Armed with two frying pans, a woman recently chased and attacked the man she claimed was her boyfriend. The brain injuries he suffered following the assault resulted in his death less than a month later. Complicating his case was the care and/or lack of care by hospital emergency room staff that may have had the chance to prevent his death. Delaware personal injury attorneys frequently review cases such as this one to assess whether negligent actions may have resulted in a wrongful death.
The 35-year-old man and a father of four children was apparently sharing a residence with his attacker. According to records, she had a previous criminal record. It is unknown how the attack escalated into such a violent manner, but part of the beating was recorded on video. The woman had chased the victim into a convenience store and its surveillance video system recorded the beating just before the woman was stopped by bystanders. She is facing criminal charges for the assault and his death.
The man was taken to a nearby medical facility and was treated for his serious head trauma. After five days of treatment, he was released, but his father reports he was notably slow to respond. Reportedly, the victim returned to the emergency room for symptoms not long after his release, but was not kept for treatment. Five days after his first discharge, the victim screamed that he needed to be taken to an emergency room, and he was admitted for treatment. He had a serious brain bleed, and he was not able to recover.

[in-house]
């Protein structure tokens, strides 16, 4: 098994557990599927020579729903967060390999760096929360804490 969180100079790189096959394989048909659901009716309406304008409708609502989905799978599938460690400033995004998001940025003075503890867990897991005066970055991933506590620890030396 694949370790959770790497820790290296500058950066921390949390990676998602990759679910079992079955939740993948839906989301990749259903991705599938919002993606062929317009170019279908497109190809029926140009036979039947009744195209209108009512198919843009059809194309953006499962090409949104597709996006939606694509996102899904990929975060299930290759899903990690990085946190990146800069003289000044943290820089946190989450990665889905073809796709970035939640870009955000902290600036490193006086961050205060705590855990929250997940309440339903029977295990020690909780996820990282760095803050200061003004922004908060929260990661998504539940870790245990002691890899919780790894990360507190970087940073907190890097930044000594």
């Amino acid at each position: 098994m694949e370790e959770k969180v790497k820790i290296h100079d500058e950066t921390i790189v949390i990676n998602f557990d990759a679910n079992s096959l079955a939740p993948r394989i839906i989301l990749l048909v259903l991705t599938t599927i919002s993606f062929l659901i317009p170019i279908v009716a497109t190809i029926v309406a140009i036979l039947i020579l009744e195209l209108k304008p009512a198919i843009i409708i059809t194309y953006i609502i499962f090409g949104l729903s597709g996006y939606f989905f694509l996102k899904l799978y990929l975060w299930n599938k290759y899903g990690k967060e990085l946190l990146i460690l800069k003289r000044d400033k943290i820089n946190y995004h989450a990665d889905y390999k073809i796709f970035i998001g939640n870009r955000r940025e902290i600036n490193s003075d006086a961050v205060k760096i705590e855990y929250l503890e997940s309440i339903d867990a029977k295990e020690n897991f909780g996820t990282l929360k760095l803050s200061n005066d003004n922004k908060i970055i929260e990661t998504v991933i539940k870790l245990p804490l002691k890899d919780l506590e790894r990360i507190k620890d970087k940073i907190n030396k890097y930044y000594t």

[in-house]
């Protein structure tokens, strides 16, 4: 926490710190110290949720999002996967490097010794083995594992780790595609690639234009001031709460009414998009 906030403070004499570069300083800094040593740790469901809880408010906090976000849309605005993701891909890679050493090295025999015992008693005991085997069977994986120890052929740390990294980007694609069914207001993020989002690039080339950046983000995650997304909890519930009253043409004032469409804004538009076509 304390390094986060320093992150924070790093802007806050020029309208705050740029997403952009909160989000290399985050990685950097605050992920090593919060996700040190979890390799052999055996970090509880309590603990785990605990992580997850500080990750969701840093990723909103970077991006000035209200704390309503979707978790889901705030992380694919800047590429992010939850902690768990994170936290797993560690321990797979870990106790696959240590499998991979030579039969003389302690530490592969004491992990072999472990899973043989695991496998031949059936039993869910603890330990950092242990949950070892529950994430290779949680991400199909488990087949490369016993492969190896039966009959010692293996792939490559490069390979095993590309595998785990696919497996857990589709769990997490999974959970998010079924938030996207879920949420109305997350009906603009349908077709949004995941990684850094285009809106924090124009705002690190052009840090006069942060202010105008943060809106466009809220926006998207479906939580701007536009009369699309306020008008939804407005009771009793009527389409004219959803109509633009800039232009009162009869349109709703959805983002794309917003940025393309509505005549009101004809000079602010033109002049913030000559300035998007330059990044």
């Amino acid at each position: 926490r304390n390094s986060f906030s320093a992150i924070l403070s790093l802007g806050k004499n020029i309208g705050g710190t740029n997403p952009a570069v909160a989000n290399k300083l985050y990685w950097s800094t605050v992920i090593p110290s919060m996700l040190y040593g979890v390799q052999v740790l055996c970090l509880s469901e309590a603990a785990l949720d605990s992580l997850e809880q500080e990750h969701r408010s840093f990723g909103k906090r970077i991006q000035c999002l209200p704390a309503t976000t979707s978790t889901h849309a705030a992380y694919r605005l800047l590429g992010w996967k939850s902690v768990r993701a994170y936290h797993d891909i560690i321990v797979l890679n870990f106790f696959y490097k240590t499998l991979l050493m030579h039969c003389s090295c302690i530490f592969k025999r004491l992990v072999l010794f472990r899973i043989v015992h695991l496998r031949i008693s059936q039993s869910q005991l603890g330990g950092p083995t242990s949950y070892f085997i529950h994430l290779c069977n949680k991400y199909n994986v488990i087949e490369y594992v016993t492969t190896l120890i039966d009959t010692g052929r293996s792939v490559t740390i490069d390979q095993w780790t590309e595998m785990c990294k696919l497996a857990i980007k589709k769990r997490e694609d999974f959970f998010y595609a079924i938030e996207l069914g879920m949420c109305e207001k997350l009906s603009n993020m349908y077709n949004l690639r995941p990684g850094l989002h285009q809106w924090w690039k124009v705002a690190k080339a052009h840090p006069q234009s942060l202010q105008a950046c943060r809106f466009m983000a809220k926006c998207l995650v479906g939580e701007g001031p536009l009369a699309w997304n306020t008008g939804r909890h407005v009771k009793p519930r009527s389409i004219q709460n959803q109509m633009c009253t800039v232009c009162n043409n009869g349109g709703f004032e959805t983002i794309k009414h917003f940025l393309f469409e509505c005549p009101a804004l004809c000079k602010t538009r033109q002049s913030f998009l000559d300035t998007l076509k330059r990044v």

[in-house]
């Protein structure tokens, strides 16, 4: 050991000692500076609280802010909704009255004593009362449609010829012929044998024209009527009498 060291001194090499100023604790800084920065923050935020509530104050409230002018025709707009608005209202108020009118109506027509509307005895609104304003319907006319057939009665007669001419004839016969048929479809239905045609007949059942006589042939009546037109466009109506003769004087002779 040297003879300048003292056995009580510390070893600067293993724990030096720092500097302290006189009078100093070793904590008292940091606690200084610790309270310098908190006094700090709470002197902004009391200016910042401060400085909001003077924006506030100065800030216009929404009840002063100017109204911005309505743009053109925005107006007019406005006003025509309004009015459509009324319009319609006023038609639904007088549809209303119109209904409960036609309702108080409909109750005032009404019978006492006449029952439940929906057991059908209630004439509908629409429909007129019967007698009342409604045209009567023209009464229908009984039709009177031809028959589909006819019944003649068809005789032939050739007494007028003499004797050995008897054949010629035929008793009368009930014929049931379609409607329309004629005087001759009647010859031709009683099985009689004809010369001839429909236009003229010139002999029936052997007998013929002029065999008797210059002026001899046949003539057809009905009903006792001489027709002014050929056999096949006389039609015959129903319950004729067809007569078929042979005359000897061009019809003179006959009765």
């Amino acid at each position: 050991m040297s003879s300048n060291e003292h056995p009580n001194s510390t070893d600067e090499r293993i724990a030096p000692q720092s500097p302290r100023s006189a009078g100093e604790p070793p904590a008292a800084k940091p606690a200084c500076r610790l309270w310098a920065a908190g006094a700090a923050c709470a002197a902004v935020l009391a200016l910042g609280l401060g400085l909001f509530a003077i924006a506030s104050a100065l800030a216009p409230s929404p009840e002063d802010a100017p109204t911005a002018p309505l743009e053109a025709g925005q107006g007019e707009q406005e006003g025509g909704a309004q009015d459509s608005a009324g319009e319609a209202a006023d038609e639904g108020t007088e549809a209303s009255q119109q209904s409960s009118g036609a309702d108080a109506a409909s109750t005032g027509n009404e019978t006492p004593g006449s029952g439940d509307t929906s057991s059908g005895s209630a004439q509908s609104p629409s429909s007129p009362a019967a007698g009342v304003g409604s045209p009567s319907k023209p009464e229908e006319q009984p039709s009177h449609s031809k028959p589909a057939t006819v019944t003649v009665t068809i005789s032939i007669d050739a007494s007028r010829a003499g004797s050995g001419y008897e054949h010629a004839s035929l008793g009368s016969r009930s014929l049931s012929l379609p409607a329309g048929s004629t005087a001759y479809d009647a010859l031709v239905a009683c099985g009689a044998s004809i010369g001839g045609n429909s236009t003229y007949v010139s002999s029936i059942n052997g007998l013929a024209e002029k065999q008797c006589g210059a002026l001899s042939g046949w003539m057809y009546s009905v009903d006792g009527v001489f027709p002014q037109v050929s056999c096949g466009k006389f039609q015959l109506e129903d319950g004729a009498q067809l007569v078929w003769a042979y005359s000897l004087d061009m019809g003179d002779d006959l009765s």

Autopsy reports indicate that the man's brain injuries were the cause of his death. His four children now have no father, and other family members are feeling his loss. In similar complicated cases, Delaware personal injury attorneys can review collected evidence to determine if grounds exist for a wrongful death or medical malpractice lawsuit in civil court. Apart from any criminal court proceedings, an attacker can be found negligent for their actions in civil court, and a hospital may be found negligent for treatment and/or lack of treatment, depending on the details of a case.
Source: nj.com, "Hospital sent man home 5 days after frying pan attack. He died 3 weeks later", Rebecca Everett, Oct. 5, 2017